How to Move House With Your Plants (Without Killing Them)?

Posted On By Amanda
How to Move House With Your Plants (Without Killing Them)?

 Since its inception two years ago, the coronavirus has put a stop to most economical as well as individual activities. People did not only face difficulties on the fronts of their professional lives but were also asked, or rather forced, to stay locked inside their homes. Although it’s true that the pandemic has shut down the world, there are a few things that cannot be avoided and one of them is moving. While industries like entertainment and trade were brought to a standstill, moving could not and cannot always wait. According to a Pew Research Center survey, the coronavirus outbreak led to a surge in the number of American movers. People would either move due to the financial crisis, to protect themselves from the new virus or to take on the new work-from-home lifestyle.

If you find the need to relocate urgent and unavoidable, then go ahead. And, if you are a plantaholic and want to move your plants to your new home, here are some of the best strategies you could use to keep your plants happy and healthy during this long moving journey.

Consider the Temperature

Consider the TemperatureInitially, houseplants are grown and cared for because they can make an indoor atmosphere more breathable and can even turn the shabbiest place into the happiest one. But, with time, it’s very easy to get emotionally attached to these plants. It’s nice that you care for the well-being of your plants and want to take them along with you. However, have you thought about the climate or the temperature of the new environment you’ll be exposing your plants to?

For instance, it’s not recommended to move a plant that has been naturally grown in a cold climate to an exceptionally warm one. And, remember that the warm temperature can double if the plants are transported in a car.

Legal Restrictions

When talking about relocating plants, one would never think about legal restrictions. Before I dive into the preparing and packing stuff, this phase is important.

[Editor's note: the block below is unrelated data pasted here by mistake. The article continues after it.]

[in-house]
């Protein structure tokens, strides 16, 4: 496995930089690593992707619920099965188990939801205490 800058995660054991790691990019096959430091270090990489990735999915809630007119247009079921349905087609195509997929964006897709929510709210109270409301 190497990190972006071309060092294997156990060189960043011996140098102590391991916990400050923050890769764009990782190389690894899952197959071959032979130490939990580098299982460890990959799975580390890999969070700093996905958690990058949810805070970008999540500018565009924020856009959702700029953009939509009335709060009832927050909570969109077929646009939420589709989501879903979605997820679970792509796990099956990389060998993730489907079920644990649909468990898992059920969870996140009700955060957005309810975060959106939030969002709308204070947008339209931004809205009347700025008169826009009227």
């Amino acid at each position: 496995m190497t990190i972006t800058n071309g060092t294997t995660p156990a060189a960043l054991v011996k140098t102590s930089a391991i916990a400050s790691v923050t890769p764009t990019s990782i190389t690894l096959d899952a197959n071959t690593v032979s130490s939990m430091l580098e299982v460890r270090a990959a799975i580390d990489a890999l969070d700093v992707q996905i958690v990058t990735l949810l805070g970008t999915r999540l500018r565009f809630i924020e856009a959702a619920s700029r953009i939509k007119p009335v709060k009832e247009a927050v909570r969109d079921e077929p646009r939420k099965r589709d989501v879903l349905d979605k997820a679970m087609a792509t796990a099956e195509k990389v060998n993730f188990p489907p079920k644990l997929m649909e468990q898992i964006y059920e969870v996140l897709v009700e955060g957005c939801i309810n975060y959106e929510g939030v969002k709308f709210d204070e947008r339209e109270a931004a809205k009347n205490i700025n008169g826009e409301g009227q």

Some US states, for example, have specific guidelines and strict bans on particular plant species. For instance, if you’ll be relocating to California, keep in mind that you are not allowed to bring any citrus plant, pine tree or nut tree with you – you can refer to the website of the California Department of Food and Agriculture.

If you want to learn more about the restrictions and guidelines for moving plants to another state, click here!

Check Your Plants Before Moving

One of the primary reasons why the CDFA strongly discourage movers from bringing citrus plants and nut trees along with them is because of the risk of pests and diseases harming the agricultural sector.

Similarly, if you don’t want one bug to infect your whole lot of plants, make sure all your plants are bug-free and pest-free.

Prune Your Plants

Prune Your PlantsOne week before the final move, try to prune all your plants –not just to get rid of the dead leaves, but also to make sure that long limbs are not broken when they are packed and transported.

Don’t Water Before Moving

It’ll be very tempting to water your plants right before you move into your new home – that will come from your fear of your plants drying and dying during the long journey – and that will be a big mistake. The more you’ll water them, the higher the risk of them leaking during the moving journey.

Moving Companies

Plants, especially indoor plants, are very fragile and it will cost you a lot –not in terms of money, but in terms of effort- not to damage them in any way. This is why many prefer hiring professional movers. However, not all moving companies will allow plants on their vehicle. And, even if some do, it’s sometimes best to rely on yourself.

This, my friend, is completely up to you!




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